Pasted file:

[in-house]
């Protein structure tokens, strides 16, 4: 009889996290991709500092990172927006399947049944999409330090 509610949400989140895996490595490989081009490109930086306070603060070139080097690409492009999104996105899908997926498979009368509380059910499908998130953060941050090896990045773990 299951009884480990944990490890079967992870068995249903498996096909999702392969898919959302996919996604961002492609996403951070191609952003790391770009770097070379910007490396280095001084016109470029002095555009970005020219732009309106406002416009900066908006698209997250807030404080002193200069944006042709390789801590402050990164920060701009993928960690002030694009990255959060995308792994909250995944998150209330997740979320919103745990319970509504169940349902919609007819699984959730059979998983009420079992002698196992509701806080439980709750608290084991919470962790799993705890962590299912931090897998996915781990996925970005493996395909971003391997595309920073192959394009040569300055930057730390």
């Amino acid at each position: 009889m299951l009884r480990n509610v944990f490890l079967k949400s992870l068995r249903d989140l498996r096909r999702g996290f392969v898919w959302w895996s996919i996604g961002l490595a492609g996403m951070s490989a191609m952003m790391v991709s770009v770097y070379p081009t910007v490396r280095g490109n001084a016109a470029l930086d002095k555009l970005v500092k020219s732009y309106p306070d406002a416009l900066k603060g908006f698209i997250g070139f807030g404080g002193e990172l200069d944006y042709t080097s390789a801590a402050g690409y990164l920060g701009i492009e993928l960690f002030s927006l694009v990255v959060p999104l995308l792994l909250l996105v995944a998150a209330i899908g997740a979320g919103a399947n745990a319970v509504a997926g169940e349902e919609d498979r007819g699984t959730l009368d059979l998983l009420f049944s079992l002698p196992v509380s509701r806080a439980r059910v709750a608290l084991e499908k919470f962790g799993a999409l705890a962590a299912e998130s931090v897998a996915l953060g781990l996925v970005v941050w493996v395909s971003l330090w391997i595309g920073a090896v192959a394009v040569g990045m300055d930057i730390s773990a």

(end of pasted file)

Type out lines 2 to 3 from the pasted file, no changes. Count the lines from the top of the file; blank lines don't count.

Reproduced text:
């Protein structure tokens, strides 16, 4: 009889996290991709500092990172927006399947049944999409330090 509610949400989140895996490595490989081009490109930086306070603060070139080097690409492009999104996105899908997926498979009368509380059910499908998130953060941050090896990045773990 299951009884480990944990490890079967992870068995249903498996096909999702392969898919959302996919996604961002492609996403951070191609952003790391770009770097070379910007490396280095001084016109470029002095555009970005020219732009309106406002416009900066908006698209997250807030404080002193200069944006042709390789801590402050990164920060701009993928960690002030694009990255959060995308792994909250995944998150209330997740979320919103745990319970509504169940349902919609007819699984959730059979998983009420079992002698196992509701806080439980709750608290084991919470962790799993705890962590299912931090897998996915781990996925970005493996395909971003391997595309920073192959394009040569300055930057730390």
């Amino acid at each position: 009889m299951l009884r480990n509610v944990f490890l079967k949400s992870l068995r249903d989140l498996r096909r999702g996290f392969v898919w959302w895996s996919i996604g961002l490595a492609g996403m951070s490989a191609m952003m790391v991709s770009v770097y070379p081009t910007v490396r280095g490109n001084a016109a470029l930086d002095k555009l970005v500092k020219s732009y309106p306070d406002a416009l900066k603060g908006f698209i997250g070139f807030g404080g002193e990172l200069d944006y042709t080097s390789a801590a402050g690409y990164l920060g701009i492009e993928l960690f002030s927006l694009v990255v959060p999104l995308l792994l909250l996105v995944a998150a209330i899908g997740a979320g919103a399947n745990a319970v509504a997926g169940e349902e919609d498979r007819g699984t959730l009368d059979l998983l009420f049944s079992l002698p196992v509380s509701r806080a439980r059910v709750a608290l084991e499908k919470f962790g799993a999409l705890a962590a299912e998130s931090v897998a996915l953060g781990l996925v970005v941050w493996v395909s971003l330090w391997i595309g920073a090896v192959a394009v040569g990045m300055d930057i730390s773990a």